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Propionibacterium

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Propionibacterium
Propionibacterium acnes.tif
Cutibacterium (formerly Propionibacterium) acnes
Scientific classification
Kingdom: Bacteria
Phylum: Actinobacteria
Class: Actinobacteria
Order: Propionibacteriales[1]
Family: Propionibacteriaceae
Genus: Propionibacterium
Species[3]

P. acidifaciens[2]
P. acidipropionici[2]
P. acnes[2]
P. australiense[2]
P. avidum[2]
P. cyclohexanicum[2]
P. damnosum[2]
P. freudenreichii [2]
P. granulosum[2]
P. jensenii[2]
P. lymphophilum [2]
P. microaerophilu[2]
P. namnetense[2]
P. olivae [2]
P. propionicus[2]
P. thoenii[2]

Propionibacterium is a gram-positive, anaerobic, rod-shaped genus of bacteria named for their unique metabolism: They are able to synthesize propionic acid by using unusual transcarboxylase enzymes.[4]

Its members are primarily facultative parasites and commensals of humans and other animals, living in and around the sweat glands, sebaceous glands, and other areas of the skin. They are virtually ubiquitous and do not cause problems for most people, but propionibacteria have been implicated in acne and other skin conditions.[5] One study found the Propionibacterium was the most prevalent human skin-associated genus of microorganisms.[6]

Members of the genus Propionibacterium are widely used in the production of vitamin B12, tetrapyrrole compounds, and propionic acid, as well as in the probiotics and cheese industries.[7]

The strain Propionibacterium freudenreichii subsp. shermanii is used in cheesemaking to create CO2 bubbles that become "eyes"—round holes in the cheese.[8]

PathologyEdit

Propionibacterium spp. are commensal bacteria that can occasionally cause infectious diseases. The most studied of all infections is Acne vulgaris caused by Cutibacterium acnes (formerly Propionibacterium acnes).[9] It is a chronic inflammatory disease caused due to blockage of pilosebaceous unit causing inflammatory lesions or non inflammatory lesions, or mixture of both on face, neck and chest.[10][11] Acne vulgaris cannot be defined as a an infectious disease since the bacteria is found on a vast majority of individuals without causing lesions.[10] C. acnes colonize the skin only under certain favorable conditions. In most cases, C. acnes get trapped under the comedones and start to proliferate to form micro-comedones, not visible to naked eye,[12] which can later form structures like closed comedones (white heads) and open comedone.[10] Such comedones rupture releasing the follicular material inside the dermis. The cause of rupture was thought to be indirect effect of fat metabolism by the bacteria, but was later found that bacteria directly involve in comedome rupturing by producing factors such as: proteases, hyaluronidases, neuraminidases which might be involved in thinning of epithelium.[13] C. acnes can also produce immune factors such as proinfalmmatory cytokine inducing-factors,[14] chemotactic factors[15] and can induce host compliment pathways.[16]

ReferencesEdit

  1. ^ Madigan, Michael T (2012). Brock: Biology of microorganisms (13th ed.). p. Apendix 2 page 12. 
  2. ^ a b c d e f g h i j k l m n o p Parte, A.C. "Propionibacterium". www.bacterio.net.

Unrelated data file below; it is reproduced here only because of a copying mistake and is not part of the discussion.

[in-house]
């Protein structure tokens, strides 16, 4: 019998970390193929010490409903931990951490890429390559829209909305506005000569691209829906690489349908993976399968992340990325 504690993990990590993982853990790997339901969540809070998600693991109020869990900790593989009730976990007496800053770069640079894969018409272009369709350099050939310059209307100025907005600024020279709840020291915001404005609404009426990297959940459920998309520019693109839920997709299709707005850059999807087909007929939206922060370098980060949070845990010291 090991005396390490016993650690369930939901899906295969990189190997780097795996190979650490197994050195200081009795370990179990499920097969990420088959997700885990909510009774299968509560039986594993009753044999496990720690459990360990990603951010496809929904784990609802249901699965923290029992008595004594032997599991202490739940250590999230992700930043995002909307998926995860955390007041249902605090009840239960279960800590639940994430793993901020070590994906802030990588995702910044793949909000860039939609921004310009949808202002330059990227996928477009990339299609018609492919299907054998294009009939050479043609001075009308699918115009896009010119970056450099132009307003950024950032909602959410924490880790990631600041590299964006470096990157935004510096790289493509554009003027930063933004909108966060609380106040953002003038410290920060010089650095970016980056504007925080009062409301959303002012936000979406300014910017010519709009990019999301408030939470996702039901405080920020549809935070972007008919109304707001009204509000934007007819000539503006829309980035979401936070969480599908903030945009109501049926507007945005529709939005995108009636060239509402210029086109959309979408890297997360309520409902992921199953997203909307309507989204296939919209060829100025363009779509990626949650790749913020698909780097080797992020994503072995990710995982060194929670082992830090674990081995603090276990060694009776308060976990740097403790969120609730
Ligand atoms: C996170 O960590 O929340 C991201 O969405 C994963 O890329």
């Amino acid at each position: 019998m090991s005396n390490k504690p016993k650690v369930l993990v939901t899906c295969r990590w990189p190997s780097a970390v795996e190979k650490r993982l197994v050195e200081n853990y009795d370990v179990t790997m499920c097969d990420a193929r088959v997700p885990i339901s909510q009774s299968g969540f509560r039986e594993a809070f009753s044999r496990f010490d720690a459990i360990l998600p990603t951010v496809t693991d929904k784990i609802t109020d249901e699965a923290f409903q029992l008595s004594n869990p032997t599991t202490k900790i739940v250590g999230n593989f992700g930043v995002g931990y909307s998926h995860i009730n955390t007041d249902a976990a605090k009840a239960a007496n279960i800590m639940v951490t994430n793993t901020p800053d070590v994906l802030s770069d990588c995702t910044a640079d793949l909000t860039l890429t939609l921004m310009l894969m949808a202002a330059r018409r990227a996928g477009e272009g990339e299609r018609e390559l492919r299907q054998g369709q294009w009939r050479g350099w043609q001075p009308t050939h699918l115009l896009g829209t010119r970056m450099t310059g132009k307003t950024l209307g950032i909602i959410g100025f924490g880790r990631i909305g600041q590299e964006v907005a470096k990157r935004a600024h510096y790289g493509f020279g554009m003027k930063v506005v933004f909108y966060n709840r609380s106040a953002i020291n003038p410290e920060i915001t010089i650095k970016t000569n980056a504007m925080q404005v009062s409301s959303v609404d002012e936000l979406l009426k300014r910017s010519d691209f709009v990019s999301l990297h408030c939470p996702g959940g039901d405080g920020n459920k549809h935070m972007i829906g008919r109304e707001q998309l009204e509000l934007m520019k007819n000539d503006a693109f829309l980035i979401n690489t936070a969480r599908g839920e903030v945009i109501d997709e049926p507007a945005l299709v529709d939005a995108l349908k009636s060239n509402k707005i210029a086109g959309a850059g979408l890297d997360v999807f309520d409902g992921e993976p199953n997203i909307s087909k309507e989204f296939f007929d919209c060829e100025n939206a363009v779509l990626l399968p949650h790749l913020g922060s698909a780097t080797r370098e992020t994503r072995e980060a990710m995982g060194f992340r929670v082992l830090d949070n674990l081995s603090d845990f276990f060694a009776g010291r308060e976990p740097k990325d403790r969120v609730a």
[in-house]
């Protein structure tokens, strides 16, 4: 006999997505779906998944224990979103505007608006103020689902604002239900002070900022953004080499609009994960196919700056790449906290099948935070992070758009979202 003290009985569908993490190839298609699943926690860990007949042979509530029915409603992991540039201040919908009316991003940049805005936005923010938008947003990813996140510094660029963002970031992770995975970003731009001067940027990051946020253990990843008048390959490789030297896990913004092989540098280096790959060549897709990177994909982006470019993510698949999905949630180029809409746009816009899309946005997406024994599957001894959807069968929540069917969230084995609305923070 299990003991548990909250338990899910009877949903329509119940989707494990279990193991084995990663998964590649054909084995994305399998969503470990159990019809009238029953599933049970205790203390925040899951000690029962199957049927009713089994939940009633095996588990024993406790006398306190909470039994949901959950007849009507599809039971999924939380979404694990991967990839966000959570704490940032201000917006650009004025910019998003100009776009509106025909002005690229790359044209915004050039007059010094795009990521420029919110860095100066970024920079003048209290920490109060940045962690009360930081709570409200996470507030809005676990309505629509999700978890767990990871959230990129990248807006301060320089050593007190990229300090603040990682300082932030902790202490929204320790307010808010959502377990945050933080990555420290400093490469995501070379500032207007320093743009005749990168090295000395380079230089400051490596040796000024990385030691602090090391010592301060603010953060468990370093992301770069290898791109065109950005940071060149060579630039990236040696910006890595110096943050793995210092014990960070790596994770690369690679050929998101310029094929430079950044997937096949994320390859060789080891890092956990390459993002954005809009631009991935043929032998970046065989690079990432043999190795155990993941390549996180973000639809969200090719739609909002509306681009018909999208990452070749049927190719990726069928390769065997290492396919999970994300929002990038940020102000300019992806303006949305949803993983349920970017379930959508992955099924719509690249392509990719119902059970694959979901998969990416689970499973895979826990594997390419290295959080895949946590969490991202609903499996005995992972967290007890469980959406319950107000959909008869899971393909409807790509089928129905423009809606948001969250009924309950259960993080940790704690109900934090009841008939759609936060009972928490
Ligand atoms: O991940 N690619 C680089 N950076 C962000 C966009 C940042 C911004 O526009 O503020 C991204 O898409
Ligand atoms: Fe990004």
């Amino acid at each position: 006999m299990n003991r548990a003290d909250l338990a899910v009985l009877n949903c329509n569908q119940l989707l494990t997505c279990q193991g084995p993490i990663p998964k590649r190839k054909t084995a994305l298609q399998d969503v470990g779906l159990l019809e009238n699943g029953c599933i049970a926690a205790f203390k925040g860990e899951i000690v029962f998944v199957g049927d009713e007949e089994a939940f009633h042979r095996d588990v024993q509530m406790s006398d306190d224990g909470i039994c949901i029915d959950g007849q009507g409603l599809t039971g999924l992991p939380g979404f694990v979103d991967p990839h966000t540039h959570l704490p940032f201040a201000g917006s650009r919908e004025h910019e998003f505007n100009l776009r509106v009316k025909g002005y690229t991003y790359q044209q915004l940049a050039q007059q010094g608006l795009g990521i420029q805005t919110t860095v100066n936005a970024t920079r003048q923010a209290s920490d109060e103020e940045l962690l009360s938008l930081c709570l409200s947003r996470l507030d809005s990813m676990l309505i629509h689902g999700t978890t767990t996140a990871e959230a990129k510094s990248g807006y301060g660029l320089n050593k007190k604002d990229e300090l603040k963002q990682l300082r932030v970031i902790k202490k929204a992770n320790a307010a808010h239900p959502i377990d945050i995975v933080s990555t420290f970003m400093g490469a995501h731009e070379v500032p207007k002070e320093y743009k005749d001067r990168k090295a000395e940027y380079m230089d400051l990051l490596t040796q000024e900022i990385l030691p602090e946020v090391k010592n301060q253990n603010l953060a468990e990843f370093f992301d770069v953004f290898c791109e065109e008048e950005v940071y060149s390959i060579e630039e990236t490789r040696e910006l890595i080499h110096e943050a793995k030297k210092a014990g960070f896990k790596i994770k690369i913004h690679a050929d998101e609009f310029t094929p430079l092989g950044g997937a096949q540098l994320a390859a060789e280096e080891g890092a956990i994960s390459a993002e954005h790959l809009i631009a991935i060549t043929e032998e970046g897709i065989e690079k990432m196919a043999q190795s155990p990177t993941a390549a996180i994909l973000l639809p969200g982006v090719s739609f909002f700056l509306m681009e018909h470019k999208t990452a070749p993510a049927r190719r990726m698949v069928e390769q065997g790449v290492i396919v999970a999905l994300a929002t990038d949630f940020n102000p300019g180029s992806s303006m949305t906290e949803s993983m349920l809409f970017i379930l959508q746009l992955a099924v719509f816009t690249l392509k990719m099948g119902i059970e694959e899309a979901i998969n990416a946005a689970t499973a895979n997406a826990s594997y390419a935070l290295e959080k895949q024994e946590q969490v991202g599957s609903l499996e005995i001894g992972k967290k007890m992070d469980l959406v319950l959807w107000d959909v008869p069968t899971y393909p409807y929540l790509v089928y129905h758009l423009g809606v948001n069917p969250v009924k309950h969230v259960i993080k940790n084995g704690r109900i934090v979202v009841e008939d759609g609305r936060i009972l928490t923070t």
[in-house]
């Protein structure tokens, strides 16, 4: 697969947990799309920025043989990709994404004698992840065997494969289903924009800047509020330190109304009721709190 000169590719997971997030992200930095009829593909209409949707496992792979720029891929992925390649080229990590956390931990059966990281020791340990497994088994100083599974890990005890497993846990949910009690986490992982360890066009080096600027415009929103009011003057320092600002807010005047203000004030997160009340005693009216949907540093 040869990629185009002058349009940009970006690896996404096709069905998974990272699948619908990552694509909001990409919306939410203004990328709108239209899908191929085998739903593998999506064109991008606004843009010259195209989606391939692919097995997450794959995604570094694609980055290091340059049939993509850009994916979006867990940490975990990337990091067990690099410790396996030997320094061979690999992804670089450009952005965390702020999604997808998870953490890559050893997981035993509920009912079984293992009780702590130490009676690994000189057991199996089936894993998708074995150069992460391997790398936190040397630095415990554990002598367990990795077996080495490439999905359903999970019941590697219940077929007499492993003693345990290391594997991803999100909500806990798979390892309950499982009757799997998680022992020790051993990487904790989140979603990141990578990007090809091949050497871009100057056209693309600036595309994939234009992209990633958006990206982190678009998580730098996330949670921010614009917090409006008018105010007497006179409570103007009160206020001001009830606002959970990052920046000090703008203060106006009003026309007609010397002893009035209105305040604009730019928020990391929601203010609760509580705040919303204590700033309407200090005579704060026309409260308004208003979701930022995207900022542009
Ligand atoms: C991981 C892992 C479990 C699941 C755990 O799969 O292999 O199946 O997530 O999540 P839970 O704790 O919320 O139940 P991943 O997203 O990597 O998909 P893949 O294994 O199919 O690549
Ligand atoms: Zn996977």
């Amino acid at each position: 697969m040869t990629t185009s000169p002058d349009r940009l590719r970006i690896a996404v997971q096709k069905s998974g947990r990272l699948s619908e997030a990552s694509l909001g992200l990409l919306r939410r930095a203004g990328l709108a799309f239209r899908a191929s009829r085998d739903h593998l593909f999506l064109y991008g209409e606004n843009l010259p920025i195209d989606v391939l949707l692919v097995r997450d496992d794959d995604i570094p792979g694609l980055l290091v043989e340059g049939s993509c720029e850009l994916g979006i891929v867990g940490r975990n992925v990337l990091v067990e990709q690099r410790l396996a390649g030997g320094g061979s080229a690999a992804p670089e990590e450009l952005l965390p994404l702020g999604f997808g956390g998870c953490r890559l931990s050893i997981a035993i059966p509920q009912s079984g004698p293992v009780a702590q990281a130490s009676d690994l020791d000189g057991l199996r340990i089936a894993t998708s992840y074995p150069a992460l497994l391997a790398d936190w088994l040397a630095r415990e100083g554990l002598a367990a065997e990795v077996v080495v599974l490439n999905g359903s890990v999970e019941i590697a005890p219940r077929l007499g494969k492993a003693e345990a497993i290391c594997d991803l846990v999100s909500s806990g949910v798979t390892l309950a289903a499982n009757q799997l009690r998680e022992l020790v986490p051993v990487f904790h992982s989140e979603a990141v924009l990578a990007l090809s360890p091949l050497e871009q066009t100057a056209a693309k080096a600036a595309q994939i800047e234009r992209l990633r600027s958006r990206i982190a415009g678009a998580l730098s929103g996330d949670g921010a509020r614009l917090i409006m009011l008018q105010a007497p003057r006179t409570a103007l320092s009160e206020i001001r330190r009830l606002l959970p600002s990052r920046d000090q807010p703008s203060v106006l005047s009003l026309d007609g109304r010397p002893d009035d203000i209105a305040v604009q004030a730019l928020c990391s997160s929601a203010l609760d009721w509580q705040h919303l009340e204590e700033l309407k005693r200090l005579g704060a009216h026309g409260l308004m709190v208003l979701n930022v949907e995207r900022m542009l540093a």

3. ^ "Propionibacterium". National Center for Biotechnology Information (NCBI). 
  4. ^ Cheung, Y.F., Fung, C., and Walsh, C. "Stereochemistry of propionyl-coenzyme A and pyruvate carboxylations catalyzed by transcarboxylase." 1975. Biochemistry 14(13), pg 2981.
  5. ^ Bojar, R., and Holland, K. "Acne and propionibacterium acnes." 2004. Clinics in Dermatology 22(5), pg. 375-379.
  6. ^ Rust, Susanne (4 February 2012). "UC Berkeley Bacteria Study: Research Shows Humans A Major Source Of Germs". Huffington Post. San Francisco. Retrieved 2012-04-06. 
  7. ^ Kiatpapan P., Murooka Y. Genetic manipulation system in propionibacteria. Journal of Bioscience and Bioengineering. 93 (1) (pp 1-8), 2002
  8. ^ Making Swiss Cheese - David B. Fankhauser, Ph.D.
  9. ^ Zeller, Valérie A.; Letembet, Valérie-Anne; Meyssonnier, Vanina A.; Heym, Beate; Ziza, Jean-Marc; Marmor, Simon D. (2018-02-12). "Cutibacterium (Formerly Propionibacterium) avidum: A Rare but Avid Agent of Prosthetic Hip Infection". The Journal of Arthroplasty. doi:10.1016/j.arth.2018.02.008. ISSN 1532-8406. PMID 29544969. 
  10. ^ a b c Bhatia, Ajay; Maisonneuve, Jean-Francoise; Persing, David H. (2004). PROPIONIBACTERIUM ACNES AND CHRONIC DISEASES. National Academies Press (US). 
  11. ^ "Acne Vulgaris: Practice Essentials, Background, Pathophysiology". 2017-12-15. 
  12. ^ ACNE and ROSACEA | G. Plewig | Springer. 
  13. ^ Noble, W. C. (February 1984). "Skin microbiology: coming of age". Journal of Medical Microbiology. 17 (1): 1–12. doi:10.1099/00222615-17-1-1. ISSN 0022-2615. PMID 6229637. 
  14. ^ Vowels, B R; Yang, S; Leyden, J J (August 1995). "Induction of proinflammatory cytokines by a soluble factor of Propionibacterium acnes: implications for chronic inflammatory acne". Infection and Immunity. 63 (8): 3158–3165. ISSN 0019-9567. PMID 7542639. 
  15. ^ Majeski, J. A.; Stinnett, J. D. (March 1977). "Chemoattractant properties of Corynebacterium parvum and pyran copolymer for human monocytes and neutrophils". Journal of the National Cancer Institute. 58 (3): 781–783. ISSN 0027-8874. PMID 839571. 
  16. ^ Webster, G F; Leyden, J J; Norman, M E; Nilsson, U R (November 1978). "Complement activation in acne vulgaris: in vitro studies with Propionibacterium acnes and Propionibacterium granulosum". Infection and Immunity. 22 (2): 523–529. ISSN 0019-9567. PMID 153333.